Neutrophil extracellular traps induce glomerular endothelial cell dysfunction and pyroptosis in diabetic kidney disease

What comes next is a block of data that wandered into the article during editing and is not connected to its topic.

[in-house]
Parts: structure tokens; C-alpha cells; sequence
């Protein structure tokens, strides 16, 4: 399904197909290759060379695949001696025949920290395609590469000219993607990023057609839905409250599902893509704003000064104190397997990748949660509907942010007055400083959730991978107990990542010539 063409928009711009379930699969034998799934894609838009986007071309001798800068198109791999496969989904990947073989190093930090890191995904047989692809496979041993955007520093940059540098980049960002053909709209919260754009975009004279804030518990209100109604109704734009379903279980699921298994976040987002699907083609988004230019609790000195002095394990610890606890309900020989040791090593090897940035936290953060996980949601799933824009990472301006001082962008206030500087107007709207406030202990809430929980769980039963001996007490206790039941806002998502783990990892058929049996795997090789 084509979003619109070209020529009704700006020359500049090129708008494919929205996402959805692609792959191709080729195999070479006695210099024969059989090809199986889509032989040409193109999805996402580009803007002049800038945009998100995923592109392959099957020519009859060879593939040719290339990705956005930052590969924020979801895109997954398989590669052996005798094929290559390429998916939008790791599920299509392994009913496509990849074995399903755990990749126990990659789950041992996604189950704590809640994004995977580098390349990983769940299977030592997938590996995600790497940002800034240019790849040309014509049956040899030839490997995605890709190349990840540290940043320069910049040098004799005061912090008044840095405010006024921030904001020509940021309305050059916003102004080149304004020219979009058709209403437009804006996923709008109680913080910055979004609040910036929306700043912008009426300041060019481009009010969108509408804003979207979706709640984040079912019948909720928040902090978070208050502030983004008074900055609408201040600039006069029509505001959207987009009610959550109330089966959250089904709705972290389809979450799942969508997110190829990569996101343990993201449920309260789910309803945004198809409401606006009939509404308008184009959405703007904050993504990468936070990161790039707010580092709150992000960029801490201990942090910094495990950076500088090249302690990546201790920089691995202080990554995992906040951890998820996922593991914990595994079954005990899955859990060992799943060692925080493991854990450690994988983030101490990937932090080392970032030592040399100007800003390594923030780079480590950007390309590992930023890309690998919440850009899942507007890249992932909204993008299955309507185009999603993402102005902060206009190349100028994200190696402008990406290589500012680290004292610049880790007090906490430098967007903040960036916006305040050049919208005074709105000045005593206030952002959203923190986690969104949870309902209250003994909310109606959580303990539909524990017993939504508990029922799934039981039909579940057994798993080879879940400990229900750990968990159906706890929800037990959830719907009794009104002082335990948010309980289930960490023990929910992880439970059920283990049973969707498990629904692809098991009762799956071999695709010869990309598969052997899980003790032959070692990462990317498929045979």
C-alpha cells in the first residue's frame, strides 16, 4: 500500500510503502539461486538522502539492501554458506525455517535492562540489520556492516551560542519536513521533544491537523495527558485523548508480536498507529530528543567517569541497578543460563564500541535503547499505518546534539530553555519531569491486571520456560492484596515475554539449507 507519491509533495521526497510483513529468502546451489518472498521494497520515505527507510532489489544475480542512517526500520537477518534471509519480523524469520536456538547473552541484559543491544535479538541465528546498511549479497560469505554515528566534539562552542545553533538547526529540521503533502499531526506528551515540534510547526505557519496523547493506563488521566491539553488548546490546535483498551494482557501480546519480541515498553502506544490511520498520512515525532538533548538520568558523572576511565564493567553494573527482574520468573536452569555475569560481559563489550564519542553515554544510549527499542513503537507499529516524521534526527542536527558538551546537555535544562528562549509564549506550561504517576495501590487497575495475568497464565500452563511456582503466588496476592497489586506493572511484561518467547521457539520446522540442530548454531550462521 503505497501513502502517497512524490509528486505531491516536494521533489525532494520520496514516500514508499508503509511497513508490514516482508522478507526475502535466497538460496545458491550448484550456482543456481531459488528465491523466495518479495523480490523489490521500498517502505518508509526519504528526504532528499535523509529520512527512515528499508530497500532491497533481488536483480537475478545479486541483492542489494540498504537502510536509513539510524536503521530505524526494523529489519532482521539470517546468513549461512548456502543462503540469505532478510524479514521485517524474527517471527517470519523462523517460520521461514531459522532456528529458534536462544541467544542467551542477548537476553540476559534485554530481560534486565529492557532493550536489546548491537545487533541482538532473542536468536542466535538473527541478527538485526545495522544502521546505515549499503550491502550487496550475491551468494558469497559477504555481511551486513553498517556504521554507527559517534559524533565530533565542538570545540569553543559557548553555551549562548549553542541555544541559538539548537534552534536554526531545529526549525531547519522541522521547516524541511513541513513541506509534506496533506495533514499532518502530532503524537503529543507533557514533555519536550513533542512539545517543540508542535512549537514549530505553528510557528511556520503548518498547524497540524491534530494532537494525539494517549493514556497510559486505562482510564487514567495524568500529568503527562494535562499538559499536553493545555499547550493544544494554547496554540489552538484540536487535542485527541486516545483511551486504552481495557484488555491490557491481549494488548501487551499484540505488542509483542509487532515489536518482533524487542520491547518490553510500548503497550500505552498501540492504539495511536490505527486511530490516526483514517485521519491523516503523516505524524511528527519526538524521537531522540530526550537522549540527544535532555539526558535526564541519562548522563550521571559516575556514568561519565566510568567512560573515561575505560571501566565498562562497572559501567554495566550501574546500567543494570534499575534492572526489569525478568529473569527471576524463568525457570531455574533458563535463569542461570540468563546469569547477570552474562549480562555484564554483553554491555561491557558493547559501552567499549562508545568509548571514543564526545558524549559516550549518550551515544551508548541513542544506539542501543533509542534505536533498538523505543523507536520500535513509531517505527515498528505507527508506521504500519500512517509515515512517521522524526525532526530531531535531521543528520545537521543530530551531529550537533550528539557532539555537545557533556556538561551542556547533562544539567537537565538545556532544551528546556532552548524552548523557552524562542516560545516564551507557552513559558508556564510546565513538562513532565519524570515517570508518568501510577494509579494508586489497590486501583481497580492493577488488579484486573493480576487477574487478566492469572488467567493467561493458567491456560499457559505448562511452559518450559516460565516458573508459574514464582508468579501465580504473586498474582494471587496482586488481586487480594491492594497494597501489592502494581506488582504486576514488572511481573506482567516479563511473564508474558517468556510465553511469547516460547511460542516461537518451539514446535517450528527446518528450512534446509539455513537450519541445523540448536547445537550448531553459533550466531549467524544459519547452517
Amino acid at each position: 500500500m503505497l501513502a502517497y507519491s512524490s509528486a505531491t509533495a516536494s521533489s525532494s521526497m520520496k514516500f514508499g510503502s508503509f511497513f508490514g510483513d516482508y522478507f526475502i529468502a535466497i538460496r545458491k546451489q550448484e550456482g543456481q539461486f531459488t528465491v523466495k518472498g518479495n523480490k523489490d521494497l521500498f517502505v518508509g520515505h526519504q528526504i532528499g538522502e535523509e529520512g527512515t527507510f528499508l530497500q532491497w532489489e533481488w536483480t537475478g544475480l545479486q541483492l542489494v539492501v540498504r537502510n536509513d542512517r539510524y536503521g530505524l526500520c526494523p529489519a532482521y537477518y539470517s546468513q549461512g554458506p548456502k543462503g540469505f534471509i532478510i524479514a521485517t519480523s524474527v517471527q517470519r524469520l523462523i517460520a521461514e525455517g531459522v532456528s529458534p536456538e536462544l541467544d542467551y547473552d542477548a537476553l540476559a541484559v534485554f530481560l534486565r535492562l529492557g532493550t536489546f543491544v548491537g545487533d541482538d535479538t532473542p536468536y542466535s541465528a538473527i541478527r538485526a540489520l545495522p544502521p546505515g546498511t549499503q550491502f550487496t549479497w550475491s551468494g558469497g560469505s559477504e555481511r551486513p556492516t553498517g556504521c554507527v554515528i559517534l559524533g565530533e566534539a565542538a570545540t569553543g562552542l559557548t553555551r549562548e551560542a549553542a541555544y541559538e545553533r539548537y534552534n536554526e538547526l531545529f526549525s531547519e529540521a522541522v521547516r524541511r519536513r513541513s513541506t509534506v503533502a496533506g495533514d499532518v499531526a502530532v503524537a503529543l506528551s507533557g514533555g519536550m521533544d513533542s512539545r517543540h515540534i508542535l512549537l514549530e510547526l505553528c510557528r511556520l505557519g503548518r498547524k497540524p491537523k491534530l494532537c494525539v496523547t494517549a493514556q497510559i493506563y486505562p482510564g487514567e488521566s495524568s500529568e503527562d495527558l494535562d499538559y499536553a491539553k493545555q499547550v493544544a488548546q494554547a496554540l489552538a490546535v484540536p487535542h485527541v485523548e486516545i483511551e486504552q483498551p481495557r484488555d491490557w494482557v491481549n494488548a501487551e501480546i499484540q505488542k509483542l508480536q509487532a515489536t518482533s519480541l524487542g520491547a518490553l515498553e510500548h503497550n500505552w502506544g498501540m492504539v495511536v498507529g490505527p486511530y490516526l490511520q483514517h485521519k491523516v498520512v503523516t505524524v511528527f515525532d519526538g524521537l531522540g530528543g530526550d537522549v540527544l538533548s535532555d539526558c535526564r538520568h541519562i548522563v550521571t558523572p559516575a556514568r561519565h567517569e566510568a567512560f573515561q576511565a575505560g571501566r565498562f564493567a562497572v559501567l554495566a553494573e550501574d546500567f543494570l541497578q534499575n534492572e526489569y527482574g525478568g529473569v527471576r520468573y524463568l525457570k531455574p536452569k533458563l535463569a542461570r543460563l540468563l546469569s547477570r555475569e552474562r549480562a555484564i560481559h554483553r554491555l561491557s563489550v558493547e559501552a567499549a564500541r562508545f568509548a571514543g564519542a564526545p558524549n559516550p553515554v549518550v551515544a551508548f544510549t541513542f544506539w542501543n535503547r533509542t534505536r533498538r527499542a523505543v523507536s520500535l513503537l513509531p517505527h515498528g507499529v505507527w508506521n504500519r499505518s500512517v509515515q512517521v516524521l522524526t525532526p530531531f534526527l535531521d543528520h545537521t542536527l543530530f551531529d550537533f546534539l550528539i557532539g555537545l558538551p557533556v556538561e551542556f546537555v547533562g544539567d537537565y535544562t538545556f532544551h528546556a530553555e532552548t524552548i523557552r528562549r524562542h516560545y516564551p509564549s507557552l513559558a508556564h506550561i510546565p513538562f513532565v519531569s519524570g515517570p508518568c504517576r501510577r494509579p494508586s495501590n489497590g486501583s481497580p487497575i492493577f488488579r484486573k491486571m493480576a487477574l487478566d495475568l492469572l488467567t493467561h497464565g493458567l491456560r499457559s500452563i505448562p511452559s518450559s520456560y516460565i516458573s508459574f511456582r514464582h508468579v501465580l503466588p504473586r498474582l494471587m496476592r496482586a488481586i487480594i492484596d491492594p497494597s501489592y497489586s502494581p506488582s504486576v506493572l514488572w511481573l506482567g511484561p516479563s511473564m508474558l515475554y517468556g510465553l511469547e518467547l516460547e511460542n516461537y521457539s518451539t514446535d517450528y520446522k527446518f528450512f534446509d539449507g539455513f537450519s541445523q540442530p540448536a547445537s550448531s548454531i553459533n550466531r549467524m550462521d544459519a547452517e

Diabetic kidney disease (DKD) is the leading cause of end-stage renal disease. Neutrophil extracellular traps (NETs) is a network structure composed of loose chromatin and embedded with multiple proteins. Here, we observed increased NETs deposition in the glomeruli of DKD patients and diabetic mice (streptozotocin-induced or db/db mice). After degrading NETs with DNase I, diabetic mice exhibited attenuated glomerulopathy and glomerular endothelial cells (GECs) injury. We also observed alleviated glomerulopathy and GECs injury in peptidylarginine deiminase 4 (PAD4)-knockout mice with streptozotocin-induced diabetes. In vitro, NET-induced GECs pyroptosis was characterized by pore formation in the cell membrane, dysregulation of multiple genes involved in cell membrane function, and increased expression of pyroptosis-related proteins. Strengthening the GECs surface charge by oleylamine significantly inhibited NETs-induced GECs pyroptosis. These findings suggest that the GECs charge related pyroptosis is involved in DKD progression which promoted by NETs.